Response to Original message
3. My guess is that if you're not already
an established writer, you really should get your novel down to the normally accepted word-count.

I also guess that your manuscript should be, in your opinion, absolutely ready to be set in type exactly as is. Of course, that's not what will happen, but the closer you are to a "perfect" manuscript, the happier the agents and publishers will be. There's a limit to just how much editing they're going to be willing to do.
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MorningGlow Donating Member (1000+ posts) Send PM | Profile | Ignore Wed Jun-01-11 06:36 AM
Response to Reply #3
4. True nuff
The good thing is that I'm already a professional published writer, although not a published novelist. I'm also an editor, so my current editors love me because my pieces are always "layout ready" (need barely any work on their part). But yeah, publishing folks are skittish about "new" authors, and I get the sense that one false move and it's Rejection City. :(
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SheilaT Donating Member (1000+ posts) Send PM | Profile | Ignore Wed Jun-01-11 11:45 AM
Response to Reply #4
5. I'm under the impression
that if you haven't already published in a particular, specific genre or kind of writing, you're a "newcomer", unless perhaps you are one of the already really huge names who is guaranteed to sell large numbers of books no matter what. Merely being published in one area seems to be of little help otherwise. Except that you already know about proper formatting and how to behave around editors and so on.

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MorningGlow Donating Member (1000+ posts) Send PM | Profile | Ignore Wed Jun-01-11 02:16 PM
Response to Reply #5
6. Oh yes, of course
Edited on Wed Jun-01-11 02:17 PM by MorningGlow
I didn't mean to imply that I "expect" to get a fiction book deal just because I get paid for writing other types of stuff--not at all. My fiction must be taken on its own merits; I am a newcomer not to the profession, but to the genre (attempting to get it published, at least--I've been writing fiction all my life).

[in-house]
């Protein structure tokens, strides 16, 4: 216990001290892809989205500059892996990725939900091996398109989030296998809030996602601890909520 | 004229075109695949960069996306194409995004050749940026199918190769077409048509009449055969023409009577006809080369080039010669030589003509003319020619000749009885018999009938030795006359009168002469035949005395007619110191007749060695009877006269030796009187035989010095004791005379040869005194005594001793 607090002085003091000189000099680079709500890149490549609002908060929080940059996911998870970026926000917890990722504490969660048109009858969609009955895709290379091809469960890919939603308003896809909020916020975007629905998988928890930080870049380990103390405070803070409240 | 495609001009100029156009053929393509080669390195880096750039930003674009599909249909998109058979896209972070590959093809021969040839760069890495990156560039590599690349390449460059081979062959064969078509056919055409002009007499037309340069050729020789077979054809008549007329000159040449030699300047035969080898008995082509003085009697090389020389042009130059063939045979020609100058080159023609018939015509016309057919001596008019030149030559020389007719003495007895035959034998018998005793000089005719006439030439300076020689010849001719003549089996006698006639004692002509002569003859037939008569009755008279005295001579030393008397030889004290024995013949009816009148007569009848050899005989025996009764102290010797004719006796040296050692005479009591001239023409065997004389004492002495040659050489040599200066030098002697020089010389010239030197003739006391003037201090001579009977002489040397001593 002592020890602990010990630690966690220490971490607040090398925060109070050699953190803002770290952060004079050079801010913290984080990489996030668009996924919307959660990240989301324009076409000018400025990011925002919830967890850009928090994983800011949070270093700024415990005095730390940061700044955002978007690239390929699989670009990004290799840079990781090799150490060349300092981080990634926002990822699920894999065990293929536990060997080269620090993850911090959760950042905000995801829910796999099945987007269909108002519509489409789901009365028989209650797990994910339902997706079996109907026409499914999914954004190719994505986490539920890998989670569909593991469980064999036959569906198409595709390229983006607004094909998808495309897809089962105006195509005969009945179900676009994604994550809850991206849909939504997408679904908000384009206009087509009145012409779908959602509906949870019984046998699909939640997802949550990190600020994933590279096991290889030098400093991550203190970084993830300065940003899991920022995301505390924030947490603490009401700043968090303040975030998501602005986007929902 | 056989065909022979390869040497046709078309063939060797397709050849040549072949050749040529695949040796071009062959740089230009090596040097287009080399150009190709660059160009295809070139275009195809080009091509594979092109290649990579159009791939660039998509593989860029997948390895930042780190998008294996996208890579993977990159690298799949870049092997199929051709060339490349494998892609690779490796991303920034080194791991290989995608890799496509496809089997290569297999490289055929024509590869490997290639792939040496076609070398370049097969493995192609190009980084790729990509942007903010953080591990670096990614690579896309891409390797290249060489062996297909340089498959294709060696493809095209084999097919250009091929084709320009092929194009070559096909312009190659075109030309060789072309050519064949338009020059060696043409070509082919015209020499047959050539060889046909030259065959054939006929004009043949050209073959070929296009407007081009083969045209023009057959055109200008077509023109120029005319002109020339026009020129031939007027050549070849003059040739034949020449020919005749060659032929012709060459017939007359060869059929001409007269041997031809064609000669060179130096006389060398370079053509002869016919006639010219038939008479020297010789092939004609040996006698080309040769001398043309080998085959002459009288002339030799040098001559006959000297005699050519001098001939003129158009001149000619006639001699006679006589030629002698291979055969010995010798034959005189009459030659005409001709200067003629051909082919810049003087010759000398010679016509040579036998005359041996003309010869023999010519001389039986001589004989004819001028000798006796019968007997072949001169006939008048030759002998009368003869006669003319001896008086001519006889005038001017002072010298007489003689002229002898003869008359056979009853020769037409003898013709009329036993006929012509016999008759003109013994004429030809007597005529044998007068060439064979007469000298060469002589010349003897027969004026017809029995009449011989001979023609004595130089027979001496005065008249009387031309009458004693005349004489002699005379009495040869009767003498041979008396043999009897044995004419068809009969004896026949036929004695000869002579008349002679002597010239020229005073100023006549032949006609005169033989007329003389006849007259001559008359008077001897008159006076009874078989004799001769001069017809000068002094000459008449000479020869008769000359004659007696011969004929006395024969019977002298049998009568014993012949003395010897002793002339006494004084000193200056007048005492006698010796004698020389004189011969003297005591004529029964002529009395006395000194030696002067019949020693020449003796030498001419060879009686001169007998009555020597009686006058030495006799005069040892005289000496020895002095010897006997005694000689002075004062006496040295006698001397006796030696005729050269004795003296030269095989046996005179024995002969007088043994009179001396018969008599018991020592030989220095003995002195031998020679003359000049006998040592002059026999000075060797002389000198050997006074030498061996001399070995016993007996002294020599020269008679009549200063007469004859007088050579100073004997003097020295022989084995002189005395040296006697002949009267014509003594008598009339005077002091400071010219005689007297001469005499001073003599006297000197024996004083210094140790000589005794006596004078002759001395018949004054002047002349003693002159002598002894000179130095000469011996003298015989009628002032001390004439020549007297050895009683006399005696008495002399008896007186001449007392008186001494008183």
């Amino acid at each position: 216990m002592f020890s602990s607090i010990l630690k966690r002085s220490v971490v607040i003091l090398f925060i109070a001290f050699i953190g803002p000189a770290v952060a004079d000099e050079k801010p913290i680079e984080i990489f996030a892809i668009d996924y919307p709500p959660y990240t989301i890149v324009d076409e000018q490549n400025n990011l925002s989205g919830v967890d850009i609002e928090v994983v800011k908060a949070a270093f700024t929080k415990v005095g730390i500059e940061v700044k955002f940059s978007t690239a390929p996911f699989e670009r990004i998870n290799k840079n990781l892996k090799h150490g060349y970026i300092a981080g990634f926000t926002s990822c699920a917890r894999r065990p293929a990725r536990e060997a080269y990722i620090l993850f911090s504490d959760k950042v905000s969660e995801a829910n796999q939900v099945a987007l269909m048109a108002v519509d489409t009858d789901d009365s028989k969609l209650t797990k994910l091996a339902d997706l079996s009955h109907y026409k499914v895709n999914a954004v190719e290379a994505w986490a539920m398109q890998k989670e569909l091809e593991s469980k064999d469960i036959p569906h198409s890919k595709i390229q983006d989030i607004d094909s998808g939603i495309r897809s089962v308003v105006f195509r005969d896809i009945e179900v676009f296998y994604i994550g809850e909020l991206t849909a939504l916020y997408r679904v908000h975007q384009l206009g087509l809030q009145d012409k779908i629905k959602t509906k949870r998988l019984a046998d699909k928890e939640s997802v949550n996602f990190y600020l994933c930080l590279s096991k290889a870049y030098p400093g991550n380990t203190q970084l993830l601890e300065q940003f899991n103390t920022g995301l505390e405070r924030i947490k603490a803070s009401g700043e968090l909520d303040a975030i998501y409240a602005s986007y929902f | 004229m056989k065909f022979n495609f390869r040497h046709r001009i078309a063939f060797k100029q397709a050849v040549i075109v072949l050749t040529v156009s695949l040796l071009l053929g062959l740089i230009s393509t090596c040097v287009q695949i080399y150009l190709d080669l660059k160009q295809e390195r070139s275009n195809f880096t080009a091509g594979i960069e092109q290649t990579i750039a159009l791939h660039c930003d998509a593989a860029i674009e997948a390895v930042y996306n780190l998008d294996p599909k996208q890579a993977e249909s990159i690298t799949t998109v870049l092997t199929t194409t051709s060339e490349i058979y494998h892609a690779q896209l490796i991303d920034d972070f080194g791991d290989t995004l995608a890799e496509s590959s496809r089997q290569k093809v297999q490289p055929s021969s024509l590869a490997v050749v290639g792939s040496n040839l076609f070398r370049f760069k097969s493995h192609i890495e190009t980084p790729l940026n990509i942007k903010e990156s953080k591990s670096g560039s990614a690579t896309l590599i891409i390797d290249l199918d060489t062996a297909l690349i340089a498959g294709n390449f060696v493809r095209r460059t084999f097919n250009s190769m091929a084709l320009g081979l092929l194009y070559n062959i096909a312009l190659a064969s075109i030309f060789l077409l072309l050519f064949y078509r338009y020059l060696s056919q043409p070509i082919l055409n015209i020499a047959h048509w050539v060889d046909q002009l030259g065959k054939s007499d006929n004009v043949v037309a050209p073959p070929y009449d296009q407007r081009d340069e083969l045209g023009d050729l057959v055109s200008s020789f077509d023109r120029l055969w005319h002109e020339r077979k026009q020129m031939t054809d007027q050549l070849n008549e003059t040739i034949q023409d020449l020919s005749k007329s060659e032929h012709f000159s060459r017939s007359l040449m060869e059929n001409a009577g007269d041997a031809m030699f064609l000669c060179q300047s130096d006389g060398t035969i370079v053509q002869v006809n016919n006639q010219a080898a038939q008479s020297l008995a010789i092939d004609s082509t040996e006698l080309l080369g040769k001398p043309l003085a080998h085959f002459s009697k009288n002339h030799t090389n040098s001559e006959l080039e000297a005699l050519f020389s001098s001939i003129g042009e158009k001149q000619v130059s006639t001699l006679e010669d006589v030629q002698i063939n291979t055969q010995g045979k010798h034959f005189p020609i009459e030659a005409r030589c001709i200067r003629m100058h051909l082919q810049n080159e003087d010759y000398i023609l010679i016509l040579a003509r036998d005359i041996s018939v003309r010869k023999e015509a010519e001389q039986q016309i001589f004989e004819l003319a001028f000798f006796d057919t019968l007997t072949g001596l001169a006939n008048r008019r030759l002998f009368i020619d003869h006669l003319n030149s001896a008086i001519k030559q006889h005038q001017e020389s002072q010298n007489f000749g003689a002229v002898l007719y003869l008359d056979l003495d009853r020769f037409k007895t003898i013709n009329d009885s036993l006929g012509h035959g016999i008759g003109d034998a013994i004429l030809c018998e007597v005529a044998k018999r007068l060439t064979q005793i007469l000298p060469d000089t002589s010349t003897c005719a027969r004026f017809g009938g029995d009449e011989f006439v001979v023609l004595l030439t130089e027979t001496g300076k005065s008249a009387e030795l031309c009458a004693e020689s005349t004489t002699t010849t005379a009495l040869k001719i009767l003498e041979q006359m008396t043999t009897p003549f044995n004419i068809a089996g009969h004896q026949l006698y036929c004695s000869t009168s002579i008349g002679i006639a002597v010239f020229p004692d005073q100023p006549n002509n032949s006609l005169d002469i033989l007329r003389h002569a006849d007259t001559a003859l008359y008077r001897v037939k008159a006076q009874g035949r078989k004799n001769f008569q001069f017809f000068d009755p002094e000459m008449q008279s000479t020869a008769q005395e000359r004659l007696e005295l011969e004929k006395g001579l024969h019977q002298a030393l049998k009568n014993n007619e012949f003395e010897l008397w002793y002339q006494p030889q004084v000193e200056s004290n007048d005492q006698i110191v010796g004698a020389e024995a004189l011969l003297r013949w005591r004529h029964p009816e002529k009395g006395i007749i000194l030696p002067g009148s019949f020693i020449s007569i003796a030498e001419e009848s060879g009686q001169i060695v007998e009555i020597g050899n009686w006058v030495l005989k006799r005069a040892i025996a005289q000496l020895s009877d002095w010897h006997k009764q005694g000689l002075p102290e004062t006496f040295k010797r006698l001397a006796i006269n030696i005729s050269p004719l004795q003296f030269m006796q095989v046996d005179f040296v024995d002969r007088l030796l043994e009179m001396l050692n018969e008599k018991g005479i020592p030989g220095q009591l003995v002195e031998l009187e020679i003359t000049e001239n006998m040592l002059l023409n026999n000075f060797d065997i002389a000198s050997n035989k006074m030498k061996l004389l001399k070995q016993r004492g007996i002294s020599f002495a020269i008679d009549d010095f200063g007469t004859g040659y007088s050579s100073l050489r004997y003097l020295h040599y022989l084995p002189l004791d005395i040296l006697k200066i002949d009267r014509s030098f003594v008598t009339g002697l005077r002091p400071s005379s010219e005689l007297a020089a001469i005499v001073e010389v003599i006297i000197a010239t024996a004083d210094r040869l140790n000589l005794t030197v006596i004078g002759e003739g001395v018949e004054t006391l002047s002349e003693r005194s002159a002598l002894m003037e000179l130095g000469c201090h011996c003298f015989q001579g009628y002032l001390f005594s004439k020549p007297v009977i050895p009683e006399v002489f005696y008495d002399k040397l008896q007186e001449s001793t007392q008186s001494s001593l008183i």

What I meant was that if an agent or publisher gives it a read, they'll find that it's well-written--no errors (or very few, and those of the typo sort) on top of decent style/grammar/story structure/etc., which is attractive to an editor (less work required on their part). I cannot tell you how BADLY some people write, yet get published because they have a good idea. (O the things I have seen as an editor--!) If a publisher decides to take on a poorly written book with a good idea, s/he is well aware that a LOT of collaborative work has to go into it before it's ready for that first printing. Some publishers take that gamble, usually on established writers, as you said, but some don't want to bother investing the time and effort.

And, of course, a publisher is less likely to take a chance on a manuscript by a newbie who's also a poor writer, albeit with a good idea. So at the very least, my skilled writing will elicit a "phew" from an editor if they read a sample. Hoping that gives me at least a little bit of an edge! :)
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Orrex Donating Member (1000+ posts) Send PM | Profile | Ignore Sat Jun-04-11 07:37 PM
Response to Original message
7. Eliminate the spaces between half of your words and you cut your wordcount by 25%
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MorningGlow Donating Member (1000+ posts) Send PM | Profile | Ignore Fri Jun-10-11 06:23 PM
Response to Reply #7
8. ...
:spank: